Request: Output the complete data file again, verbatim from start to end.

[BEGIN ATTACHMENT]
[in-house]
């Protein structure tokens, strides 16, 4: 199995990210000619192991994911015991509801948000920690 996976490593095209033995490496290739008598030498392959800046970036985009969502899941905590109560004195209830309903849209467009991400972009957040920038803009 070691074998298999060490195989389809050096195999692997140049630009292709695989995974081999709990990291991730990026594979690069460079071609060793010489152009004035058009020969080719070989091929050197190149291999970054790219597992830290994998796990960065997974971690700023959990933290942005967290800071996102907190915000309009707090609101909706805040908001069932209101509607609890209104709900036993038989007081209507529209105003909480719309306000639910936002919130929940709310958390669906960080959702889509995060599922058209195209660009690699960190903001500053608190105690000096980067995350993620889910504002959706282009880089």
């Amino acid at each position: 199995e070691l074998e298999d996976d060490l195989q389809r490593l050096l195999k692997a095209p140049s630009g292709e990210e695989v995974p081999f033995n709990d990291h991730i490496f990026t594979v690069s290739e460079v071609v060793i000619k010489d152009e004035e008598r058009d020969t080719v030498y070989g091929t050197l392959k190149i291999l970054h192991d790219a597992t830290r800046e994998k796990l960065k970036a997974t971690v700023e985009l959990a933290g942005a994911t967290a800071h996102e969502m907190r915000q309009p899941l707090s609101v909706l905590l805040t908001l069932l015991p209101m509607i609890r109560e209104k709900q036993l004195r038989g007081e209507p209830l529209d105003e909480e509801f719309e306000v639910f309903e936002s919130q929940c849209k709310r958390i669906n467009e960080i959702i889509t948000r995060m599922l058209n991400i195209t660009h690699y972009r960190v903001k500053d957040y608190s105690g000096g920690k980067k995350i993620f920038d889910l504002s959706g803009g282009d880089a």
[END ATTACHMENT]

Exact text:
[in-house]
């Protein structure tokens, strides 16, 4: 199995990210000619192991994911015991509801948000920690 996976490593095209033995490496290739008598030498392959800046970036985009969502899941905590109560004195209830309903849209467009991400972009957040920038803009 070691074998298999060490195989389809050096195999692997140049630009292709695989995974081999709990990291991730990026594979690069460079071609060793010489152009004035058009020969080719070989091929050197190149291999970054790219597992830290994998796990960065997974971690700023959990933290942005967290800071996102907190915000309009707090609101909706805040908001069932209101509607609890209104709900036993038989007081209507529209105003909480719309306000639910936002919130929940709310958390669906960080959702889509995060599922058209195209660009690699960190903001500053608190105690000096980067995350993620889910504002959706282009880089």
């Amino acid at each position: 199995e070691l074998e298999d996976d060490l195989q389809r490593l050096l195999k692997a095209p140049s630009g292709e990210e695989v995974p081999f033995n709990d990291h991730i490496f990026t594979v690069s290739e460079v071609v060793i000619k010489d152009e004035e008598r058009d020969t080719v030498y070989g091929t050197l392959k190149i291999l970054h192991d790219a597992t830290r800046e994998k796990l960065k970036a997974t971690v700023e985009l959990a933290g942005a994911t967290a800071h996102e969502m907190r915000q309009p899941l707090s609101v909706l905590l805040t908001l069932l015991p209101m509607i609890r109560e209104k709900q036993l004195r038989g007081e209507p209830l529209d105003e909480e509801f719309e306000v639910f309903e936002s919130q929940c849209k709310r958390i669906n467009e960080i959702i889509t948000r995060m599922l058209n991400i195209t660009h690699y972009r960190v903001k500053d957040y608190s105690g000096g920690k980067k995350i993620f920038d889910l504002s959706g803009g282009d880089a």